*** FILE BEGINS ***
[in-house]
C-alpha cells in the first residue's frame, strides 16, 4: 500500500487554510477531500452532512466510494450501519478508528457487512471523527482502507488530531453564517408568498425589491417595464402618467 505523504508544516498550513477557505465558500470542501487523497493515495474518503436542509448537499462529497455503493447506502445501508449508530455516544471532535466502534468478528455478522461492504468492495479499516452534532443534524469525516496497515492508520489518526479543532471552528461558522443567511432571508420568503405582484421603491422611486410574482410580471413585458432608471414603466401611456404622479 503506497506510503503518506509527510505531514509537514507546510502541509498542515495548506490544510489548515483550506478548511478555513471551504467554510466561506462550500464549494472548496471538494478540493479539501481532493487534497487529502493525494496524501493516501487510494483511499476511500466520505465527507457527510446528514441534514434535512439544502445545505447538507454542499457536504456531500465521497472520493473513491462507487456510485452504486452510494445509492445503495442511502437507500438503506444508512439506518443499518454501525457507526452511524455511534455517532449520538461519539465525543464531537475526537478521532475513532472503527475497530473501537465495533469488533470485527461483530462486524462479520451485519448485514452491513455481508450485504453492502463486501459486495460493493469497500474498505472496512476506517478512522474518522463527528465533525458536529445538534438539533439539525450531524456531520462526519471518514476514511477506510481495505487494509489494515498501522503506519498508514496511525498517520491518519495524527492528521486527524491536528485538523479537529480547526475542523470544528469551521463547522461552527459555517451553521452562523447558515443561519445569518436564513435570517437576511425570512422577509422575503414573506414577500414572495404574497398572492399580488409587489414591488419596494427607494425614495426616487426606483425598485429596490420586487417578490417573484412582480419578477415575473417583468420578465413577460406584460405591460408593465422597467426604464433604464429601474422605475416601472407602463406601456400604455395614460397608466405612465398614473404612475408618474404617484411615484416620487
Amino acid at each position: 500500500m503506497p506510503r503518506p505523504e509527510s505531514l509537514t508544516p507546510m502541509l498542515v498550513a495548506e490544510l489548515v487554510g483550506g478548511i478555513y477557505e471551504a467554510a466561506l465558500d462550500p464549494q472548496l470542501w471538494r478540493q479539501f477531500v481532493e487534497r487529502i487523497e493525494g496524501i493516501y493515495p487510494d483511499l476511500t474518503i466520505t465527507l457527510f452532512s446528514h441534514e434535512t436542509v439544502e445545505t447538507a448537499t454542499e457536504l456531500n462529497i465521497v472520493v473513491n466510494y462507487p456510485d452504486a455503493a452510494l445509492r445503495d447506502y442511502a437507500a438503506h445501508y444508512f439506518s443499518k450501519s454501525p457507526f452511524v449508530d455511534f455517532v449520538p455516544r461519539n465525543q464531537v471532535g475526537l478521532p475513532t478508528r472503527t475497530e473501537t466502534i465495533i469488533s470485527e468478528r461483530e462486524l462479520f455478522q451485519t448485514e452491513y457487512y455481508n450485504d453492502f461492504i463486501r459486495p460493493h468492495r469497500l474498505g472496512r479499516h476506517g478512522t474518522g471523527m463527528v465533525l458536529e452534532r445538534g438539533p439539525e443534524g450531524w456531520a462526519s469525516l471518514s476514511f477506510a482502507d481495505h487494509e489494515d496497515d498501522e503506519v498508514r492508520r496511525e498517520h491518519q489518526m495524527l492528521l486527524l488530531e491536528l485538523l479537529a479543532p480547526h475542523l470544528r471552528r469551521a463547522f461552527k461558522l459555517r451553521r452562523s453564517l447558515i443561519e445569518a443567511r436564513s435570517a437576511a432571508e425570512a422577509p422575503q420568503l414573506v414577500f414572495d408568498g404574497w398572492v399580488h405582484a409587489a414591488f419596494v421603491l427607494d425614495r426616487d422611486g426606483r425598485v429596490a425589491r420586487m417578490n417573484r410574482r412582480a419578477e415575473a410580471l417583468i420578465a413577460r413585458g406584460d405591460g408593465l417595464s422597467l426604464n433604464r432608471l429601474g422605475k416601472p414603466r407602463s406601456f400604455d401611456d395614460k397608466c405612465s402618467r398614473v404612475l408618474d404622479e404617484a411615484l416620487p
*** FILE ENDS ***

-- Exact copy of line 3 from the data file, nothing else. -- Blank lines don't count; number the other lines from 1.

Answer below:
Amino acid at each position: 500500500m503506497p506510503r503518506p505523504e509527510s505531514l509537514t508544516p507546510m502541509l498542515v498550513a495548506e490544510l489548515v487554510g483550506g478548511i478555513y477557505e471551504a467554510a466561506l465558500d462550500p464549494q472548496l470542501w471538494r478540493q479539501f477531500v481532493e487534497r487529502i487523497e493525494g496524501i493516501y493515495p487510494d483511499l476511500t474518503i466520505t465527507l457527510f452532512s446528514h441534514e434535512t436542509v439544502e445545505t447538507a448537499t454542499e457536504l456531500n462529497i465521497v472520493v473513491n466510494y462507487p456510485d452504486a455503493a452510494l445509492r445503495d447506502y442511502a437507500a438503506h445501508y444508512f439506518s443499518k450501519s454501525p457507526f452511524v449508530d455511534f455517532v449520538p455516544r461519539n465525543q464531537v471532535g475526537l478521532p475513532t478508528r472503527t475497530e473501537t466502534i465495533i469488533s470485527e468478528r461483530e462486524l462479520f455478522q451485519t448485514e452491513y457487512y455481508n450485504d453492502f461492504i463486501r459486495p460493493h468492495r469497500l474498505g472496512r479499516h476506517g478512522t474518522g471523527m463527528v465533525l458536529e452534532r445538534g438539533p439539525e443534524g450531524w456531520a462526519s469525516l471518514s476514511f477506510a482502507d481495505h487494509e489494515d496497515d498501522e503506519v498508514r492508520r496511525e498517520h491518519q489518526m495524527l492528521l486527524l488530531e491536528l485538523l479537529a479543532p480547526h475542523l470544528r471552528r469551521a463547522f461552527k461558522l459555517r451553521r452562523s453564517l447558515i443561519e445569518a443567511r436564513s435570517a437576511a432571508e425570512a422577509p422575503q420568503l414573506v414577500f414572495d408568498g404574497w398572492v399580488h405582484a409587489a414591488f419596494v421603491l427607494d425614495r426616487d422611486g426606483r425598485v429596490a425589491r420586487m417578490n417573484r410574482r412582480a419578477e415575473a410580471l417583468i420578465a413577460r413585458g406584460d405591460g408593465l417595464s422597467l426604464n433604464r432608471l429601474g422605475k416601472p414603466r407602463s406601456f400604455d401611456d395614460k397608466c405612465s402618467r398614473v404612475l408618474d404622479e404617484a411615484l416620487p